Experimental Hadassah-inspired pill is 'promising' in repairing cystic fibrosis gene

Substance may be able to help in the fight against cancer.

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November 14, 2006 22:11
2 minute read.
Experimental Hadassah-inspired pill is 'promising' in repairing cystic fibrosis gene

pills 88. (photo credit: )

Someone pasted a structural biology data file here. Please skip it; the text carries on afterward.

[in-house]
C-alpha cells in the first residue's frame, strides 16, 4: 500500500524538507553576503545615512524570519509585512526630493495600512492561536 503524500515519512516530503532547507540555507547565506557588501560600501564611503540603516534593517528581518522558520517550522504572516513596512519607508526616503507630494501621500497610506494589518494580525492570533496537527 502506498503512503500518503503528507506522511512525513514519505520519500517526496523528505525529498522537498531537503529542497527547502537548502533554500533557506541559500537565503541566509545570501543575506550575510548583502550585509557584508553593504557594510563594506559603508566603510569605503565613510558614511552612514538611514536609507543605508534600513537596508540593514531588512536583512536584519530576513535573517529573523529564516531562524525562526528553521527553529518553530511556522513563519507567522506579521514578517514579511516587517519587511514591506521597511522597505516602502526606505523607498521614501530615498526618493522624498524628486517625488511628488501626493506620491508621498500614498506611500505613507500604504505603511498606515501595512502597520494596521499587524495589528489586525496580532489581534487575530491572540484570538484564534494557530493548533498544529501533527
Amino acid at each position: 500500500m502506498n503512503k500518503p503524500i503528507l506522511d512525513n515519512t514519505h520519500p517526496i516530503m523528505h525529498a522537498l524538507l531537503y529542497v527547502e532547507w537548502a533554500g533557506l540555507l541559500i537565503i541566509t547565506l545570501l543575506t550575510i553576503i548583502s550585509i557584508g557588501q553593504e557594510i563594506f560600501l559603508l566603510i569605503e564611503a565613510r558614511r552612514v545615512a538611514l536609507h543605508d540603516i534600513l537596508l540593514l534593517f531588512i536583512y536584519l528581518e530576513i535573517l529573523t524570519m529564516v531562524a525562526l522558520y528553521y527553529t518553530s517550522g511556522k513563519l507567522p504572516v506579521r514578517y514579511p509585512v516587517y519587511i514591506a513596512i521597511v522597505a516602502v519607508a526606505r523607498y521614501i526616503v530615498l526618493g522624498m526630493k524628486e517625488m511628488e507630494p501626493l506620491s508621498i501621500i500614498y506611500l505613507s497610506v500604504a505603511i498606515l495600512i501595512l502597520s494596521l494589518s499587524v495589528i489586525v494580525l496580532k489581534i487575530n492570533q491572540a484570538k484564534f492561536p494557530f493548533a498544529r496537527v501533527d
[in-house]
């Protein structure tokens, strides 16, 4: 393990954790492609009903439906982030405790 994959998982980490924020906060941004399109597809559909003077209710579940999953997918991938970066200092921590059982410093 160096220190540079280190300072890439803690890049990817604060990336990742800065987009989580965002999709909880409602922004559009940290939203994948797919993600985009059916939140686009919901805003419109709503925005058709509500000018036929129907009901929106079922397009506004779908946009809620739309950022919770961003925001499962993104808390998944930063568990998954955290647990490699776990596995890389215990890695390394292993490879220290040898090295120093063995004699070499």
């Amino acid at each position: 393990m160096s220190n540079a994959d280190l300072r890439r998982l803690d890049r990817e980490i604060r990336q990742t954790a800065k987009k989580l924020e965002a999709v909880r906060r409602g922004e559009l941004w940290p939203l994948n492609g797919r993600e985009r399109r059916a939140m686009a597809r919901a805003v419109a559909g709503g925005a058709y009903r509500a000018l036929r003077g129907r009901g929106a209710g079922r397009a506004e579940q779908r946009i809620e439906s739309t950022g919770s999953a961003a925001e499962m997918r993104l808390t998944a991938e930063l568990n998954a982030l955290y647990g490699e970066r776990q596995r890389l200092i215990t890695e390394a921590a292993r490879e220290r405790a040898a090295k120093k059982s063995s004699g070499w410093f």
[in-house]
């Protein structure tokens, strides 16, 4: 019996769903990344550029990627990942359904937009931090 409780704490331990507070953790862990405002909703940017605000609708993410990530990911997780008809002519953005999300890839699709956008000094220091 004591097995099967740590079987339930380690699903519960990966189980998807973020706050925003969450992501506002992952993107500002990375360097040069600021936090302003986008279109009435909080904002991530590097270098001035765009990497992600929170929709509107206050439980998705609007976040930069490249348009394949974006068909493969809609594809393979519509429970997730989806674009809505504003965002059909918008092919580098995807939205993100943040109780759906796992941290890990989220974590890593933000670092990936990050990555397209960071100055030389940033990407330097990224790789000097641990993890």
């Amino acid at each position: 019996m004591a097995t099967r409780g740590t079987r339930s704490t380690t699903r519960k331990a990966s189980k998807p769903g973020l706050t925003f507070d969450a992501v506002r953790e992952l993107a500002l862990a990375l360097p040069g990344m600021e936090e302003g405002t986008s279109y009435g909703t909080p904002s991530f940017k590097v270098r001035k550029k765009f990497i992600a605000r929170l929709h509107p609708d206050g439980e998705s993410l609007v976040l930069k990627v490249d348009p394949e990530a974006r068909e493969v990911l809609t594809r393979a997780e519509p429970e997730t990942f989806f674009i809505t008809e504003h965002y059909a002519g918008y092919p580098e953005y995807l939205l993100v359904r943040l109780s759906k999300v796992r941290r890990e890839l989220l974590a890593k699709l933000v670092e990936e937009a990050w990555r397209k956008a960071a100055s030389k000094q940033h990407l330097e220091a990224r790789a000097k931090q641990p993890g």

A new experimental oral medication for cystic fibrosis (CF) patients who carry a genetic mutation that affects 60 percent of all Jewish patients, most of which are of Ashkenazi origin, has been found "promising" by doctors at Hadassah University Medical Center on Jerusalem's Mount Scopus. This is the first time a pill has been given to correct the genetic malfunction that causes the body to stop producing the essential protein whose absence results in CF. The mutation in the CF transmembrane regulator gene known as "STOP" is present in more than 10% of CF patients worldwide. Developed by PTC Therapeutics of South Plainfield, New Jersey, the experimental treatment caused the CFTR type protein to return to its proper function. In addition, the lung function and overall well-being of most of the patients who participated in the clinical trial were significantly improved. CF is an inherited chronic disease that affects the lungs and digestive systems. The defective STOP gene contain signals that cause the CFTR protein to malfunction, leading to life-threatening lung infections and pancreatic insufficiency that stops natural enzymes from helping the body break down and absorb food. The results of the clinical trials conducted at Hadassah and five sites in the US indicate success in restoring CFTR function. Prof. Eitan Kerem, pediatrics chief at the hospital, and Dr. Michael Wilschanski, its director of pediatric gastroenterology, presented the initial data from the clinical trials earlier this month at the North American Cystic Fibrosis Conference in Denver. Hadassah was the only non-US medical center participant in PTC Therapeutics‚ clinical trial. The treatment and trial are based on research Kerem and Wilschanski successfully conducted three years ago, proving that giving Gentamicin antibiotic as nose drops for two weeks helped correct the genetic defect. "We were very gratified to see such remarkable improvements in CFTR function and other parameters in just a two-week treatment period," said Kerem. "We proved - for the first time in patients - that it is possible to correct genetic defects using a simple treatment. Based on this clear demonstration of PTC124 activity, we have initiated a three-month study to further evaluate its potential for improving patient treatment." This study will be carried out within the framework of a longer Phase 2b cystic fibrosis program conducted by Hadassah and PTC Therapeutics. Hadasit Ltd., the Hadassah Medical Organization technology transfer company and subsidiary responsible for commercializing Hadassah's intellectual property and R&D capabilities in biomedical technology, formalized the agreement between Hadassah and PTC. Meanwhile, PTC Therapeutics announced Monday that it has begun a Phase 1 multiple-dose study to evaluate escalating dose levels of PTC299 in healthy volunteers. The substance has shown indications of working against cancer using the same core mechanism used against CF. It is believed to modulate RNA-mediated protein expression to inhibit the production of vascular endothelial growth factor (VEGF) in tumors.


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